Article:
Vietnam Bans Import of Used Machinery from June 15

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Vietnam will ban the use of imported used machinery, equipment, and production line technology that is more than 10 years old, from June 15, 2019. The government passed the regulation in Decree No 18/2019/QD/TTg, which will replace circular No 23/2015/TT.

The ban on used machinery aims to limit the use of outdated, poor quality, and unsafe equipment in the country. In addition, only used machinery that directly serves production in Vietnam can be imported into the country.

Key highlights of the new regulation

Manufacturers wanting to import machinery and equipment for production in Vietnam should be aware of the following regulations which will take effect in June.

  • The imported machinery must be manufactured in accordance with Vietnam’s National Technical Regulation (QCVN) or Vietnam’s Standard (TCVN) or Standards of G7 countries regarding safety, energy saving and environmental protection;
  • Imported machinery should have at least 85 percent of original capacity and energy consumption should not be up by more than 15 percent of original design;
  • The technology used must be in use in at least three production facilities in a member state of the Organization for Economic Cooperation and Development (OECD); and
  • Machinery that is obsolete, of poor quality, and environmentally damaging cannot be imported.

Businesses that want to import used machinery must prepare dossiers that include:

  • Copy of business registration certificate;
  • Inspection certificate; and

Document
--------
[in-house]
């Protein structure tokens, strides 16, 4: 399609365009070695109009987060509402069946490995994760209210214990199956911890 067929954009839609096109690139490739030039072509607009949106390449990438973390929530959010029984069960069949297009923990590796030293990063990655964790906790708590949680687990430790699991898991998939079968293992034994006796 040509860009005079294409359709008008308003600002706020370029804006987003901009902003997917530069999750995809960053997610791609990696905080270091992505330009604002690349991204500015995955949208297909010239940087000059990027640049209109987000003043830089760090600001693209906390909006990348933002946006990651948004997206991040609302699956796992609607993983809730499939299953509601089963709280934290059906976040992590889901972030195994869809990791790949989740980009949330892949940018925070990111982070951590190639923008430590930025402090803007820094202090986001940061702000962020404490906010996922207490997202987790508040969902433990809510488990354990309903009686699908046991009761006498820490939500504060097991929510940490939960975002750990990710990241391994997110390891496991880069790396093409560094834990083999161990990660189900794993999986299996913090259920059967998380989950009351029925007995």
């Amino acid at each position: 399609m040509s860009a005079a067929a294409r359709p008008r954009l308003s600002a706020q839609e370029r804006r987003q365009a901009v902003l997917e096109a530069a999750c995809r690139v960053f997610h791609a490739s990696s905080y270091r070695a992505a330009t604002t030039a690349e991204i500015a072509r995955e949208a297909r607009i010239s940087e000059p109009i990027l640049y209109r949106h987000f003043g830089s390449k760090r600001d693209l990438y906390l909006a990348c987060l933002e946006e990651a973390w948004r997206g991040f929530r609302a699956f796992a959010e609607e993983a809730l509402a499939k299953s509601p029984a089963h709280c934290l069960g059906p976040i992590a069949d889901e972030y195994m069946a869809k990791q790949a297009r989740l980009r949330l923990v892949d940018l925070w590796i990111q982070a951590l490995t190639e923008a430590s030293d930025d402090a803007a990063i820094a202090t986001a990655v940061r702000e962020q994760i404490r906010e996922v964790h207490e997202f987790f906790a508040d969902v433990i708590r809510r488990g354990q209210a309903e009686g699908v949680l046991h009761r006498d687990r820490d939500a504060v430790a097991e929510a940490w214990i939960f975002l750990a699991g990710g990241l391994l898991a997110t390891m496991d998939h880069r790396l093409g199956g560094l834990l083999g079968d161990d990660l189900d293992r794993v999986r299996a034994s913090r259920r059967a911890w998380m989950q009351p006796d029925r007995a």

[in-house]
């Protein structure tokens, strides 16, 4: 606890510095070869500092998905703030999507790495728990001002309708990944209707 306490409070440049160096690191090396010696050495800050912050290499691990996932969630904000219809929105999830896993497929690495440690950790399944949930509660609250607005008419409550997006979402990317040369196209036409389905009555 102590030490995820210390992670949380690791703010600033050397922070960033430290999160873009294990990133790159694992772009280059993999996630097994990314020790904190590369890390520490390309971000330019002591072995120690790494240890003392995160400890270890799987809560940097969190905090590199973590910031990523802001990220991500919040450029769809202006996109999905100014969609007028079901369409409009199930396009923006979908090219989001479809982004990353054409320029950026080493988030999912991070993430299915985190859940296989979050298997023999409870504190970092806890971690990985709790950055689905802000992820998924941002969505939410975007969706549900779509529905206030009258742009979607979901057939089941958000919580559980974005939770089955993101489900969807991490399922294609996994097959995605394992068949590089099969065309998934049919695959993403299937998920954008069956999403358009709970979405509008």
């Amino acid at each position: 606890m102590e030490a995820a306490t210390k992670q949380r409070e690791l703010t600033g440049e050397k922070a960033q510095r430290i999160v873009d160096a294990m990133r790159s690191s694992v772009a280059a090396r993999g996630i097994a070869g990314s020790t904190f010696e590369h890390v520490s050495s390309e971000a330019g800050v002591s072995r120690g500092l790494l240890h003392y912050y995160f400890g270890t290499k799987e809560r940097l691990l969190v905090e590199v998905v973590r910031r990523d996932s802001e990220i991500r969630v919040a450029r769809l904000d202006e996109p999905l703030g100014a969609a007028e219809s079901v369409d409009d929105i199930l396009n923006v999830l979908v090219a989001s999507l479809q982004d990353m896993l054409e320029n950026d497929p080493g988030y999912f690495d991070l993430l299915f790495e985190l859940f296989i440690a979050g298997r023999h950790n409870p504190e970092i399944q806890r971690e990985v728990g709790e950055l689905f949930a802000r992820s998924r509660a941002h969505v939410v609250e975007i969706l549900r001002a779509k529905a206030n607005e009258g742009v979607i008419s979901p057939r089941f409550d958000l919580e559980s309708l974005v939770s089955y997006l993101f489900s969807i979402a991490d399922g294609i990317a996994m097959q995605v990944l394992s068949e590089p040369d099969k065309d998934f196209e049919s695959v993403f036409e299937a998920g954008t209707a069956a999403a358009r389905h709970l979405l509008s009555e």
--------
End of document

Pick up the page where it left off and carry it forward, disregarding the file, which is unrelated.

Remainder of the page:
• Originate certificate of manufacturer with year the equipment was made.

Businesses should be aware that customs authorities only process customs clearances for the imported machinery when all import dossiers are complete, valid, and meet necessary requirements.

The government has also directed the Ministry of Science and Technology to publish a list of old machinery and equipment whose import is banned.

Vietnam an expanding manufacturing hub

As Vietnam expands as a manufacturing hub, it relies on imported machinery mainly from China. However, analysts have warned that the country may become a landfill for outdated machinery, and have urged the government to tighten regulation on used machinery.

In 2018, Vietnam spent over US$32 billion on imports of machinery with nearly 40 percent coming from China as per the General Department of Customs. On average, Vietnam spends approximately US$ 1 billion per month on machinery and equipment from China.

The new regulation will help limit the dumping of cheap and poor quality of machinery in Vietnam as it moves towards Industry 4.0 requirements. The country has set a target for hi-tech products to account for at least 45 percent of the value of the manufacturing and processing industry by 2030.


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Vietnam Briefing is produced by Dezan Shira & Associates. The firm assists foreign investors throughout Asia from offices across the world, including in Hanoi and Ho Chi Minh City. Readers may write to vietnam@dezshira.com for more support on doing business in Vietnam.

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